When the Pro Football Writers Association announces its NFL Executive of the Year soon, there will be several worthy candidates.
Jerry Reese of the Giants, Bob Quinn of the Lions and Rick Spielman of the Vikings all did outstanding work over the past year to improve their teams. But has anyone done a better job than Raiders general manager Reggie McKenzie?
McKenzie has worked a miracle in Oakland, where the franchise was in constant turmoil, had severe salary-cap issues and was caught in a losing spiral until he arrived in 2012.
The first three seasons were rough – and there were calls for his firing – as he stripped the roster of higher-priced veterans and began rebuilding through the draft and free agency. From 2012 through 2014, the team went 4-12, 4-12 and 3-13. But then came the resurgence. Under new head coach Jack Del Rio, the Raiders went 7-9. This year, they went 12-4, made the playoffs for the first time since 2002 and were denied an AFC West championship only on the last day of the regular season.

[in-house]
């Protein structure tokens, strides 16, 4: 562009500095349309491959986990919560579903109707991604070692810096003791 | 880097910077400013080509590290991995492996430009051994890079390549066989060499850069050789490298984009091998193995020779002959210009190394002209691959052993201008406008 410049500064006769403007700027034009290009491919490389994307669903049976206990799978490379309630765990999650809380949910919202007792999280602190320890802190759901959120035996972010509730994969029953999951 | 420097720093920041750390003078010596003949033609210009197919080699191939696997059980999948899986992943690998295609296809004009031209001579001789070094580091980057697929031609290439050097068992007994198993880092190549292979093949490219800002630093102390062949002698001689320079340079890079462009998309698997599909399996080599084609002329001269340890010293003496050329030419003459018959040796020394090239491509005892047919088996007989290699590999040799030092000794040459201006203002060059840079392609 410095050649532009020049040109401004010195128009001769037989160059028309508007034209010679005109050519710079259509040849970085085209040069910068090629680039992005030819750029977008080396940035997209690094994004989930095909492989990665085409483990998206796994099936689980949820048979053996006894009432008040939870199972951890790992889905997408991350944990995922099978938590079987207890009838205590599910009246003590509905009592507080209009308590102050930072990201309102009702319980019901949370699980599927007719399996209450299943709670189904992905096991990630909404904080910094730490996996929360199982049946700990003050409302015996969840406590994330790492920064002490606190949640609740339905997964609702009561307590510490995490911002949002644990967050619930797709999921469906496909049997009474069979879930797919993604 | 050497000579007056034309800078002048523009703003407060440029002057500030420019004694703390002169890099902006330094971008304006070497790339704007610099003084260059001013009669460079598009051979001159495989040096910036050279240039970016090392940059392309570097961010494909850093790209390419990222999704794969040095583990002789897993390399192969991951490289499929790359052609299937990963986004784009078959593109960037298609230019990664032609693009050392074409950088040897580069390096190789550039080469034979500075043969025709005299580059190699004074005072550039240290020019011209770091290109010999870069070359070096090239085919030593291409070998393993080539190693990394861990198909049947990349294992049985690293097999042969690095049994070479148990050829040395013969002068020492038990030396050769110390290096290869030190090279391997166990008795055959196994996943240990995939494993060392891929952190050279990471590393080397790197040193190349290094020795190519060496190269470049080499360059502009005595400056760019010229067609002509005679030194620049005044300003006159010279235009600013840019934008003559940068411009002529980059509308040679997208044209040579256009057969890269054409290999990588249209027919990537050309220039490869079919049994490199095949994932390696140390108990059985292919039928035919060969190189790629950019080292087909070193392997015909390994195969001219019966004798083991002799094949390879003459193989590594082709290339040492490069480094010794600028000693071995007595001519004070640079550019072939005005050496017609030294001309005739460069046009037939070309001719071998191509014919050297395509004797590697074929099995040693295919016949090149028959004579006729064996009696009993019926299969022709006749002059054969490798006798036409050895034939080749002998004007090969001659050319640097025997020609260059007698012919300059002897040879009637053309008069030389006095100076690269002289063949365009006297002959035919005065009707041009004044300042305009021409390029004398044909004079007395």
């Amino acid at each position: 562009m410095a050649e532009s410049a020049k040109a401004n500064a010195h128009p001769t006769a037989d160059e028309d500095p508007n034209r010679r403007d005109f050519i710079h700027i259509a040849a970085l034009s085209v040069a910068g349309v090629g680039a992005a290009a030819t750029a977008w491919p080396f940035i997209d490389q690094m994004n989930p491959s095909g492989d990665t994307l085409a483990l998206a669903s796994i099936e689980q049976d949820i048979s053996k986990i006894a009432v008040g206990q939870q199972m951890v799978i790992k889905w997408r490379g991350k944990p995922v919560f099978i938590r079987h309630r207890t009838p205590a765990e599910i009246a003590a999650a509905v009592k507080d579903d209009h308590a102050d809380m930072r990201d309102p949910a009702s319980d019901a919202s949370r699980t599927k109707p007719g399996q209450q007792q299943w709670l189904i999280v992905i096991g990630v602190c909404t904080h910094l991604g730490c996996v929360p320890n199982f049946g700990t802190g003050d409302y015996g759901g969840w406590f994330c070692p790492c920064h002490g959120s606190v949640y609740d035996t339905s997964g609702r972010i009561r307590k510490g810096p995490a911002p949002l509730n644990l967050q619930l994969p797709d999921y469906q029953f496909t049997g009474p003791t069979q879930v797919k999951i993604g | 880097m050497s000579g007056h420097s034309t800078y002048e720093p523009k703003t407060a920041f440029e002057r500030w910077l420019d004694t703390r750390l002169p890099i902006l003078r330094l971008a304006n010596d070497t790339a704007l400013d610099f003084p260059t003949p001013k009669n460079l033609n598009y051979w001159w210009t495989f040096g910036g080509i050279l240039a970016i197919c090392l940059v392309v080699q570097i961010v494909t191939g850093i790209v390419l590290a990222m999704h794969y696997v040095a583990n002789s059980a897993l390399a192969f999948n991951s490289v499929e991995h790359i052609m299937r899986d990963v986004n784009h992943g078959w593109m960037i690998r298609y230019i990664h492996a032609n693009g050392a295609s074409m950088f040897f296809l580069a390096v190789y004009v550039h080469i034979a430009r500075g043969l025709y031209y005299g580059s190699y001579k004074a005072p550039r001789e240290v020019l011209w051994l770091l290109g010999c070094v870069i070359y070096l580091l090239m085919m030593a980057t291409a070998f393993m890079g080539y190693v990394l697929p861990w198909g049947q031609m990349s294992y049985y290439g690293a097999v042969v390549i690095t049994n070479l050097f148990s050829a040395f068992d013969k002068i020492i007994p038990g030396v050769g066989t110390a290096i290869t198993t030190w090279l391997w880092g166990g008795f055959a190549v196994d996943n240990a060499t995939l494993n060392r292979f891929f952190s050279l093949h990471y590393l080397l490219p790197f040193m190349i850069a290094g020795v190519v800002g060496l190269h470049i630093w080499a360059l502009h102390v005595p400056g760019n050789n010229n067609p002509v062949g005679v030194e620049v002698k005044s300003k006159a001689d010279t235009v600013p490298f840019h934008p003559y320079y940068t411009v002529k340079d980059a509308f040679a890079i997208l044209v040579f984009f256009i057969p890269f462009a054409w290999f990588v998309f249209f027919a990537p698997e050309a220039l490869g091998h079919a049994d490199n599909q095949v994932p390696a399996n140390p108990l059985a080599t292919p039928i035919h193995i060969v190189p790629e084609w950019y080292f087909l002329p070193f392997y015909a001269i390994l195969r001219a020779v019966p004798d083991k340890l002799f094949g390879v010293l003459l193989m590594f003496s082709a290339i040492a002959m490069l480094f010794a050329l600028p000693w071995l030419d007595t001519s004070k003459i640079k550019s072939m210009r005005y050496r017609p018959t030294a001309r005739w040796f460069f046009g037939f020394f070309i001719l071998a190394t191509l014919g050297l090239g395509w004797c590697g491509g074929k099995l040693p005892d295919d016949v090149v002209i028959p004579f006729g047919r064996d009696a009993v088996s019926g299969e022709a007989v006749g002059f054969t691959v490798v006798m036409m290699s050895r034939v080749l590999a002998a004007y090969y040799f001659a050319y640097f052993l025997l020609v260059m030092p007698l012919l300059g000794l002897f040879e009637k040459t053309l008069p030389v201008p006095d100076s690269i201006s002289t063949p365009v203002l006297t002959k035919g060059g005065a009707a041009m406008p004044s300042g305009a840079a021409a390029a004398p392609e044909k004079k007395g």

McKenzie’s drafts of 2014, 2015 and 2016 have been exceedingly productive, bringing in a franchise quarterback (Derek Carr), dominating defensive end/linebacker (Khalil Mack) and standout wide receiver (Amari Cooper), along with high-end starters such as Gabe Jackson, Karl Joseph, Clive Walford, Latavius Murray and Mario Edwards Jr.
In free agency, he’s hit the jackpot with tackle Donald Penn, center Rodney Hudson, guard Kelechi Osemele, wide receiver Michael Crabtree, safety Reggie Nelson, cornerback Sean Smith and linebackers Bruce Irvin and Malcolm Smith.
The result is a roster built for the long run and with room under the salary-cap for continued moves and flexibility. The 2016 breakthrough season should be – barring injuries – just the start of a long run of success.
Before this past season, Raiders owner Mark Davis gave McKenzie a four-year extension on his contract.
Said Davis: “We felt it was time to reward him for the job that he has done.”
The Executive of the Year award could very well follow.